An interesting take from the editorialists over at the Washington Post argues Monday that one of the little-noticed provisions in the Senate's most recent housing proposal may actually encourage foreclosures. We're referring, of course, to the $7,000 tax credit, payable over two years, to anyone who purchases a foreclosed home. The WaPo considers:
Supposedly, this would help clear the nation's swollen inventory of repossessed properties, thus propping up home prices more generally. Here's the catch. For lenders as well as borrowers, foreclosure is an expensive hassle. If at all possible, most banks would rather avoid repossessing a house, which they must then try to resell. But, by making it cheaper to buy a foreclosed house than a comparable unforeclosed property, the tax credit makes it more feasible to sell one. The cost and hassle -- for the lender -- of foreclosure go down, and the benefits go up. Other things being equal, lenders would be that much more likely to foreclose -- rather than to help homeowners stay in their houses on modified terms.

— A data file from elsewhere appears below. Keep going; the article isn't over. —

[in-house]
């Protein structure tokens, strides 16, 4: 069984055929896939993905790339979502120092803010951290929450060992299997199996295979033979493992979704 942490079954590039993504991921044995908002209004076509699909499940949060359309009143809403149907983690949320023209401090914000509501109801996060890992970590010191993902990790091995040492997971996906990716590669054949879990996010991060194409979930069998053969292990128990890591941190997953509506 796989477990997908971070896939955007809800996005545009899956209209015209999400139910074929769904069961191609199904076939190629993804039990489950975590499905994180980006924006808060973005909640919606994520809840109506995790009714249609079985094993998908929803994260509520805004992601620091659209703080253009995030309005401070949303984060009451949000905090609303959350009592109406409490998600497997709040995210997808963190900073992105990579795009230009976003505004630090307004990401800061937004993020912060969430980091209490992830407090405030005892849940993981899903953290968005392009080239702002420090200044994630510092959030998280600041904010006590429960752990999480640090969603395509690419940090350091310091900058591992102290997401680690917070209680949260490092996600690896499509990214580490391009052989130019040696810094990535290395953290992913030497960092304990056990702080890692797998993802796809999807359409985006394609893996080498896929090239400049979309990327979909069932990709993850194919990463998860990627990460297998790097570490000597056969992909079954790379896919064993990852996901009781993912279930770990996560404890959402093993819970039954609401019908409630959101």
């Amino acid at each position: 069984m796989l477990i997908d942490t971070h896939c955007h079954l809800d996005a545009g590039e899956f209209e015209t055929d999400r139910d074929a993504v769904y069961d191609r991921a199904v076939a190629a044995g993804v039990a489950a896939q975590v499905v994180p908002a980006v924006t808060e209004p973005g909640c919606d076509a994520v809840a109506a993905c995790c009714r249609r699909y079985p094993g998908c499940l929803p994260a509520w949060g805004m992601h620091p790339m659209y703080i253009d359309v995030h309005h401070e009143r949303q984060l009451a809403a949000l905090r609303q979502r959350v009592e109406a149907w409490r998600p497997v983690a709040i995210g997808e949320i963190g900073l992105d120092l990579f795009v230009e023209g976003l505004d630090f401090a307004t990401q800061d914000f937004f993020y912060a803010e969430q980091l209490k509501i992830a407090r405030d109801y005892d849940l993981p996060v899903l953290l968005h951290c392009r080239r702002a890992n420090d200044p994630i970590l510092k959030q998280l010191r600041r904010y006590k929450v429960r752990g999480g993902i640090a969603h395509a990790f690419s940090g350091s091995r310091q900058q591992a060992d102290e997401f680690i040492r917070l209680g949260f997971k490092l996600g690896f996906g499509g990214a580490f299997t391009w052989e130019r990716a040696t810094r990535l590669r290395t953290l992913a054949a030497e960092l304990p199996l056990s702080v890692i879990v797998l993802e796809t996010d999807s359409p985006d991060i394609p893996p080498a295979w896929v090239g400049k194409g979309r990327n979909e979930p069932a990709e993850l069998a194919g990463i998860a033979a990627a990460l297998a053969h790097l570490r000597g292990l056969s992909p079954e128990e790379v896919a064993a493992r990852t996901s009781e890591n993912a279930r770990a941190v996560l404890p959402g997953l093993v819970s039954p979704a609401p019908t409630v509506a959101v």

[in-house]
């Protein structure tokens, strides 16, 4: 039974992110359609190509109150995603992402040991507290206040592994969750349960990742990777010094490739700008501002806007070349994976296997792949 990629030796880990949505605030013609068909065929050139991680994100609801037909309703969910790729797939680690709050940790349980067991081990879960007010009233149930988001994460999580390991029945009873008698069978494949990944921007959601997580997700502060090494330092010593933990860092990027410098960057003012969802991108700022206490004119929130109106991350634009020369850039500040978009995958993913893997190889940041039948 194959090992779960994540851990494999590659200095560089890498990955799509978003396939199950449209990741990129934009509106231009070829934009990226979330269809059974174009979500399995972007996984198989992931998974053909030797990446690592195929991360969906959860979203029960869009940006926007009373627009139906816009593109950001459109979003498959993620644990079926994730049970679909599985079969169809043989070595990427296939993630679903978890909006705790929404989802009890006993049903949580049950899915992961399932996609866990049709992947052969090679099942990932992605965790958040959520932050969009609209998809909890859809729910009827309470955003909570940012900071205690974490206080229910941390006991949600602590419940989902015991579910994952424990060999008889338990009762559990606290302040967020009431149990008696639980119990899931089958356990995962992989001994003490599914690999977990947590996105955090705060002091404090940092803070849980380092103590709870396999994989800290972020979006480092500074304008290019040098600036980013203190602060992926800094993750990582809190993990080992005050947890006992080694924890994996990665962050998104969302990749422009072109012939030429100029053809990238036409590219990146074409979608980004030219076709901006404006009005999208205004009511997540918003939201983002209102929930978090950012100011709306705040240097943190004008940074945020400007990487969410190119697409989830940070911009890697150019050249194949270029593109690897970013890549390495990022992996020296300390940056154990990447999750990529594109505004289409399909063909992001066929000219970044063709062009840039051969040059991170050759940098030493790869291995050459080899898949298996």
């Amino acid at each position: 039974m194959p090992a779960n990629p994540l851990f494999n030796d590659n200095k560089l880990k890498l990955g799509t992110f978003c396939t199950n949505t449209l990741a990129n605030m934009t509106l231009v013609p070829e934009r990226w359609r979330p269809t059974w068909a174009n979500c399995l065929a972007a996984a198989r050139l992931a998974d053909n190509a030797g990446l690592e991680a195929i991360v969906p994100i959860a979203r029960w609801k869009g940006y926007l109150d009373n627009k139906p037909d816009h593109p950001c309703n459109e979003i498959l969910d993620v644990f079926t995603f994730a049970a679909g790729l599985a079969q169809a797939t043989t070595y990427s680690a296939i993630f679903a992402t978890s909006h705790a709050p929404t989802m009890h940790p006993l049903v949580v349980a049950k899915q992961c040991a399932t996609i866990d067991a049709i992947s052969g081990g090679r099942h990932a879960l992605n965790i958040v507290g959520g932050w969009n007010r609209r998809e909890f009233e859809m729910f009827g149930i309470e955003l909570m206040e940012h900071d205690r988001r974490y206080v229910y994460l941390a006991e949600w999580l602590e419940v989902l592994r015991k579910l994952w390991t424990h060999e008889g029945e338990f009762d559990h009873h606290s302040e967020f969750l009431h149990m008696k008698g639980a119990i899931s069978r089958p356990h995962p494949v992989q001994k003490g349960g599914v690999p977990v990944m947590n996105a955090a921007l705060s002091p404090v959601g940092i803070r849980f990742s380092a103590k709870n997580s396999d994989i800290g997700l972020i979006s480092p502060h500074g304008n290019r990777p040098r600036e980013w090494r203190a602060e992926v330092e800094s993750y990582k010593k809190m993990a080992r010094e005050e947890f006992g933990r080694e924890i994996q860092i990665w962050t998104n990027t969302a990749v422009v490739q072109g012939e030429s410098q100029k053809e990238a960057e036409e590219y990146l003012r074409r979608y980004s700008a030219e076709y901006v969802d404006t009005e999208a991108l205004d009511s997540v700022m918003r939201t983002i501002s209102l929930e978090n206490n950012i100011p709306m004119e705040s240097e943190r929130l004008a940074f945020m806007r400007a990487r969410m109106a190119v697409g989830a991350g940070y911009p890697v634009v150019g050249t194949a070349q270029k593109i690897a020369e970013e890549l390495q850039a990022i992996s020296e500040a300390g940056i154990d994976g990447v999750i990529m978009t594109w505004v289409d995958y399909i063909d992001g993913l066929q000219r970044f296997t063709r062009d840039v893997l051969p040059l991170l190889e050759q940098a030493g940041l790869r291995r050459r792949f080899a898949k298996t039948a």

Our head spins thinking about the pricing implications here, but as best we can tell, the tax credit wouldn't be likely to make it less expensive to foreclose -- the buyer is getting the credit, not the lender, after all -- but it could make foreclosed properties easier to move, which would reduce loss severity. But we don't know, on first blush, that doing so is really such a bad thing. Greater concern would seem to warranted for those properties that haven't been foreclosed on, which could be pressured downward further in price. Imagine property A, an REO listing, and property B, a owner-occupant listing -- property A has a $7,000 tax credit and property B does not. How is the owner of property B supposed to justify their price relative to the $7,000-cheaper property across the street? The issue here isn't whether the proposal will increase foreclosures; we think the issue here is whether the proposal will force a further downward adjustment in housing prices right when the housing market can least afford such a move.